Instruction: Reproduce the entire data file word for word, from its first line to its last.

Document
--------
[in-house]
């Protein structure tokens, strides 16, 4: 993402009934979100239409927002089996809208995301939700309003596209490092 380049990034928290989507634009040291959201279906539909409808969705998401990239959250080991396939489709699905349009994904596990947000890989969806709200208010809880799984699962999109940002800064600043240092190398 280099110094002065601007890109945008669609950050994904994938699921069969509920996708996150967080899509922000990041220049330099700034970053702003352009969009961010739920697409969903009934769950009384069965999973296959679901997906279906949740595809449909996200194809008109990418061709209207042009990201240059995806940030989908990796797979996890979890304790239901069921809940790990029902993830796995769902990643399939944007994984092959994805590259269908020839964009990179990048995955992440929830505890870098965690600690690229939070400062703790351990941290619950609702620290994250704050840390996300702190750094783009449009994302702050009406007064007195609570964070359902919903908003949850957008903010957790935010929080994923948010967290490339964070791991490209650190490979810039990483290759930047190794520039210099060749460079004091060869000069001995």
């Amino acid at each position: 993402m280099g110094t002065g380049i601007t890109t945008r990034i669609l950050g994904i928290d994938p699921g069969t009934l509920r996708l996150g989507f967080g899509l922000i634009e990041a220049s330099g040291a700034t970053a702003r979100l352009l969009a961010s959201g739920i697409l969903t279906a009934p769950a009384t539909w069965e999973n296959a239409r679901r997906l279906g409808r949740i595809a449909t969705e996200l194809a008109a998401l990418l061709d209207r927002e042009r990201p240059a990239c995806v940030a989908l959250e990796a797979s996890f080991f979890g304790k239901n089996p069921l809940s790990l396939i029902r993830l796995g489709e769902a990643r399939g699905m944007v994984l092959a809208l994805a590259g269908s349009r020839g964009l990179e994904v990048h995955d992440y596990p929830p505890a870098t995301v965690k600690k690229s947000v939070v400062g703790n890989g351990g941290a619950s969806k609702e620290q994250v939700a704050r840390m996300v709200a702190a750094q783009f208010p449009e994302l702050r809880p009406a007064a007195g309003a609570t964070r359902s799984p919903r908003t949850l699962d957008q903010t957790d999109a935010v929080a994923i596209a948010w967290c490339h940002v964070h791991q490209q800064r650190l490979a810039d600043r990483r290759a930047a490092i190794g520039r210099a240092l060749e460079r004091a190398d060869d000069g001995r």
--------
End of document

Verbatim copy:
[in-house]
């Protein structure tokens, strides 16, 4: 993402009934979100239409927002089996809208995301939700309003596209490092 380049990034928290989507634009040291959201279906539909409808969705998401990239959250080991396939489709699905349009994904596990947000890989969806709200208010809880799984699962999109940002800064600043240092190398 280099110094002065601007890109945008669609950050994904994938699921069969509920996708996150967080899509922000990041220049330099700034970053702003352009969009961010739920697409969903009934769950009384069965999973296959679901997906279906949740595809449909996200194809008109990418061709209207042009990201240059995806940030989908990796797979996890979890304790239901069921809940790990029902993830796995769902990643399939944007994984092959994805590259269908020839964009990179990048995955992440929830505890870098965690600690690229939070400062703790351990941290619950609702620290994250704050840390996300702190750094783009449009994302702050009406007064007195609570964070359902919903908003949850957008903010957790935010929080994923948010967290490339964070791991490209650190490979810039990483290759930047190794520039210099060749460079004091060869000069001995």
């Amino acid at each position: 993402m280099g110094t002065g380049i601007t890109t945008r990034i669609l950050g994904i928290d994938p699921g069969t009934l509920r996708l996150g989507f967080g899509l922000i634009e990041a220049s330099g040291a700034t970053a702003r979100l352009l969009a961010s959201g739920i697409l969903t279906a009934p769950a009384t539909w069965e999973n296959a239409r679901r997906l279906g409808r949740i595809a449909t969705e996200l194809a008109a998401l990418l061709d209207r927002e042009r990201p240059a990239c995806v940030a989908l959250e990796a797979s996890f080991f979890g304790k239901n089996p069921l809940s790990l396939i029902r993830l796995g489709e769902a990643r399939g699905m944007v994984l092959a809208l994805a590259g269908s349009r020839g964009l990179e994904v990048h995955d992440y596990p929830p505890a870098t995301v965690k600690k690229s947000v939070v400062g703790n890989g351990g941290a619950s969806k609702e620290q994250v939700a704050r840390m996300v709200a702190a750094q783009f208010p449009e994302l702050r809880p009406a007064a007195g309003a609570t964070r359902s799984p919903r908003t949850l699962d957008q903010t957790d999109a935010v929080a994923i596209a948010w967290c490339h940002v964070h791991q490209q800064r650190l490979a810039d600043r990483r290759a930047a490092i190794g520039r210099a240092l060749e460079r004091a190398d060869d000069g001995r």